The Winners And The Losers








Well, numbers of sales are certainly well up on the NShore compared with last year. Median prices up in all categories in NVan and for detached in WVan – t/homes and apartments here are more erratic (small sample size). What does this really mean? Obviously the demand for all categories continues to be strong. As we go deeper into May, we are seeing that continue and many Realtors report multiple offers with North Van seeing a higher proportion of these. My last two deals (a purchase and a sale) were in this category. As all Realtors will tell you we know which side of these transactions we prefer to be on!

Let’s talk about competing offers and specifically the phenomenon of many buyers paying over the asking price. There are numerous reasons for this. We look first at the listing price, agreed upon by the seller and their Realtor. Is this truly representative of the likely market value? Or is it significantly below that figure? In a nutshell, with the strong demand for homes (and likely a lower than average inventory) this will invariably lead to one buyer out of the group of possible buyers, paying, say 5%, 10% or even more over the asking price. A recent situation on the North Shore, saw a figure of over $300,000 being paid for a home listed below the $1,000,000 level. I was asked by a friend/ past client if this was a record. My answer was a record for what? The highest discrepancy between an asking and a sale price would be a record but how meaningful is this concept? Does it denote a better home than the one across the street that sold for, say $1,250,000 with a listing price of $1,275,000? Impossible to say. The saddest outcome of a 14 offer competition is the 13 wannabe buyers who are disappointed/ devastated(?) by losing out on what they may feel to be a dream home. You’ll notice I had not even mentioned the 13 “bridesmaid” Realtors ;).


May 2015 Numbers

And now, the figures for the first four months of 2015 in comparison to those of 2014. North Van detached homes sold are up 30% from last year, attached (t/hses) up from last year by 65% and apartments up 52%. The detached median price is up 15% and inventory is up by 1% from 2014. Median prices unchanged/marginally up (t/hses) and up 6% for (apts). Inventory (t/hses) up 18% from April 30th 2014 and (apt) up 5% from last year for the same date.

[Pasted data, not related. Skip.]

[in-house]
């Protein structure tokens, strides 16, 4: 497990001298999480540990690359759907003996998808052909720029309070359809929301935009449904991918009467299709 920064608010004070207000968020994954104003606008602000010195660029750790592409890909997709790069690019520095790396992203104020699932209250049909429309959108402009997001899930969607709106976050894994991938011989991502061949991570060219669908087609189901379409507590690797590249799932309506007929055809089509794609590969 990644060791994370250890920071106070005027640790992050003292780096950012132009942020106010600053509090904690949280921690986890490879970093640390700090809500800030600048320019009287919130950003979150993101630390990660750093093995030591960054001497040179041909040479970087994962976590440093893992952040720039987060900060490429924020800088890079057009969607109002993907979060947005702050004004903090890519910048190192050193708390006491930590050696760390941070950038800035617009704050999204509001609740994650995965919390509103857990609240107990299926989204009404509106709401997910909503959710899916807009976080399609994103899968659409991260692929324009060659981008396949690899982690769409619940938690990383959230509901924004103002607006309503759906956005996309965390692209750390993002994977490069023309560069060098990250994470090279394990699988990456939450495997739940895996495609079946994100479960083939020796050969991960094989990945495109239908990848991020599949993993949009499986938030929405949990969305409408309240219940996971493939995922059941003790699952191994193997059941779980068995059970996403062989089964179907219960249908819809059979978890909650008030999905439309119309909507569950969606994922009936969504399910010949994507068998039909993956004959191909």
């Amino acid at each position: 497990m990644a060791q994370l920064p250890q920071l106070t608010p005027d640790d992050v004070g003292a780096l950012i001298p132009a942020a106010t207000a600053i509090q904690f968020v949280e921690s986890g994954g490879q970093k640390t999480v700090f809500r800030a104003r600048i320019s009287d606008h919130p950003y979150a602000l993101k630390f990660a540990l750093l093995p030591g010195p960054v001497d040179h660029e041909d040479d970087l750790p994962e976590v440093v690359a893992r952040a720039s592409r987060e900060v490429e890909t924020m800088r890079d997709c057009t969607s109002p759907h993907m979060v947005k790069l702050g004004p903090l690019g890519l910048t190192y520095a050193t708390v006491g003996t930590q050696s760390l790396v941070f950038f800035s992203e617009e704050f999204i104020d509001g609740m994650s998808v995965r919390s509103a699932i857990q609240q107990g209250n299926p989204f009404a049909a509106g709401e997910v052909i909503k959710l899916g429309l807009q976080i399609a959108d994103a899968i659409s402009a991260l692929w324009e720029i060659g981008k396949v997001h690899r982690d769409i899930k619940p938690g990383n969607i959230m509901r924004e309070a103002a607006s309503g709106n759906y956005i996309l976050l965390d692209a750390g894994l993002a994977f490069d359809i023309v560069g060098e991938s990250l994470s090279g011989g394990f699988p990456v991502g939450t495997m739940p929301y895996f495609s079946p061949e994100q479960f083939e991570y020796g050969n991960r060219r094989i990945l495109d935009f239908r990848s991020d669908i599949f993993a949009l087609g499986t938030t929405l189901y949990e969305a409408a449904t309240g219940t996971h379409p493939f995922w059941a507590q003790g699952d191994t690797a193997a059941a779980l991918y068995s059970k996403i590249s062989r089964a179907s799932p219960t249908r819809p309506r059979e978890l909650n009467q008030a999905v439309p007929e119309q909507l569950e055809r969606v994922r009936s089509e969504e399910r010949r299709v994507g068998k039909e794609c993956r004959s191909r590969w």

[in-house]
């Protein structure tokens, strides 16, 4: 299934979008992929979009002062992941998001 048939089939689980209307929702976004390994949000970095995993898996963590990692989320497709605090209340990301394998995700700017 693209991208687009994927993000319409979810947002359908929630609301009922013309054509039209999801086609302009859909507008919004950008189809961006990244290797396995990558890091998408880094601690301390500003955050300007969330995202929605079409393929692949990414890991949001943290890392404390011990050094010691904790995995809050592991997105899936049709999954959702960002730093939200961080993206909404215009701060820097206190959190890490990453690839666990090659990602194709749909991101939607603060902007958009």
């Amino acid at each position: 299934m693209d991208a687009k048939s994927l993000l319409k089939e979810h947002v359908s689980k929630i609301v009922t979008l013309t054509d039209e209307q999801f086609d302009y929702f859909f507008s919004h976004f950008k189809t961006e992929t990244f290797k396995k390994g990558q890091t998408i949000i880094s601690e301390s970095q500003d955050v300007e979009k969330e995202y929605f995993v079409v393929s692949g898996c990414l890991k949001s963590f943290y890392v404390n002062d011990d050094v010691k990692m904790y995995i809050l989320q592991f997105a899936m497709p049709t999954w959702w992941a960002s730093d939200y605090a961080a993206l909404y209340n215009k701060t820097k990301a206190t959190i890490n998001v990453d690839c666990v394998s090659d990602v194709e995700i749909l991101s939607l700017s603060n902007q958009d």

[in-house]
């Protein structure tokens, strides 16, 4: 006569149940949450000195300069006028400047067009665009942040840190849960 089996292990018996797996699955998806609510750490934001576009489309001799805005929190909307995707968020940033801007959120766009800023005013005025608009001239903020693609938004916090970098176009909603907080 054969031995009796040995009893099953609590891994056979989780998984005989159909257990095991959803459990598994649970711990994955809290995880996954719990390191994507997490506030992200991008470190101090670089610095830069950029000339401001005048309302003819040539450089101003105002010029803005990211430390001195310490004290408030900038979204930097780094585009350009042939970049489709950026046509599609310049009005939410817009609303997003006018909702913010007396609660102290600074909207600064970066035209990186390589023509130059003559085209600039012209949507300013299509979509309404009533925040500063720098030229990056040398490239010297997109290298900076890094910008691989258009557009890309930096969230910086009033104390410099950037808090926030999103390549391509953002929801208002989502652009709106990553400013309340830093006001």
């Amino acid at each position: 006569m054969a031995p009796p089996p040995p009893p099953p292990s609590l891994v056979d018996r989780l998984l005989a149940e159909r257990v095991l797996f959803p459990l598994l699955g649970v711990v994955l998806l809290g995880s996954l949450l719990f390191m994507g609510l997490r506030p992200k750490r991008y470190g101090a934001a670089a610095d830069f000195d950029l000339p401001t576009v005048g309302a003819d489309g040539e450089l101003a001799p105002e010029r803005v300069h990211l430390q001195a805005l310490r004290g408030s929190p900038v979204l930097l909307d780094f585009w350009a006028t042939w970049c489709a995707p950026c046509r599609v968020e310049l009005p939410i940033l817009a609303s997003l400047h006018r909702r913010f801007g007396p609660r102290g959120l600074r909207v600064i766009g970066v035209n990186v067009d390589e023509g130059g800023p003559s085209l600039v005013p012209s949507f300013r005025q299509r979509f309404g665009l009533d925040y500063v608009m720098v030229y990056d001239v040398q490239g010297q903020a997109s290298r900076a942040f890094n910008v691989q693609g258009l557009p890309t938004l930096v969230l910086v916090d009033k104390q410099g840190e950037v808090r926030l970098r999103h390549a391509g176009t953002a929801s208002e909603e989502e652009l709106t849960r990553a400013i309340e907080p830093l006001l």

In West Van, detached number of sales YTD for April 30th 2015 is up by 58% from last year at that time. Median price of what has sold is up 10% from last year and inventory now up 18% from April 30th 2014. On the condo side – attached (t/hses) sold by April 30th 2015 are up from 2014 at 37 vs. 24 units. Active listings are up 17% year over year at (63 vs. 54). Apartments reflect 62 sold in 2015 vs. 51 in 2014 with median price down 11% and active listings down 12% from April 30th 2014.


Buying Your First Home – The Benefits Of Being Flexible

First time home buyers share a common dilemma. On one hand, most of them are on a tight budget and have limited resources. On the other hand, they have big dreams about the ideal house they would like to have.

It’s okay to have a wish list of features that you want in a home. In fact, it’s a very good idea. It will make your shopping much easier, and you will increase the chances of finding a property you like.

However in most cases the ideal dream home is far beyond the reach of many buyers, at least price wise. Even if their real estate agent is able to find a property with most of the features the buyer wants to have, the property may not be in the right neighbourhood or price range.

Getting into a starter home

You need to be flexible when choosing your first home. And if you’re not flexible with your wish list, you may miss out on some otherwise ideal opportunities. The perfect home, at the right price, may not exist on the market, but a property that meets most of your criteria probably does. Remember, the word ‘compromise’ need not imply failure but can indicate intelligent balance.

Unless you are status conscious, your first home doesn’t necessarily have to be your dream home. You could settle for a starter home, which you can afford with a small down payment and easy mortgage instalments.

Keep in mind that a less-than-perfect property can potentially be improved. If the house doesn’t have a spacious kitchen, you may be able to expand the kitchen area – perhaps by adding a pantry in an adjacent room. There are plenty of lower-priced houses out there in need of repair, with some “Do-It-Yourself” projects you can add more value to the house. Be careful not to buy a place where the cost of repairs will eat up any profits you might make when you sell.

In just a few years you will build enough equity in your starter home to make it easier for you to sell and move into to your dream home.

Buying your first home is an exciting process. After all, your home could be the largest asset you’ll ever own. Being able to finance most of its cost will take a load off your back in the future.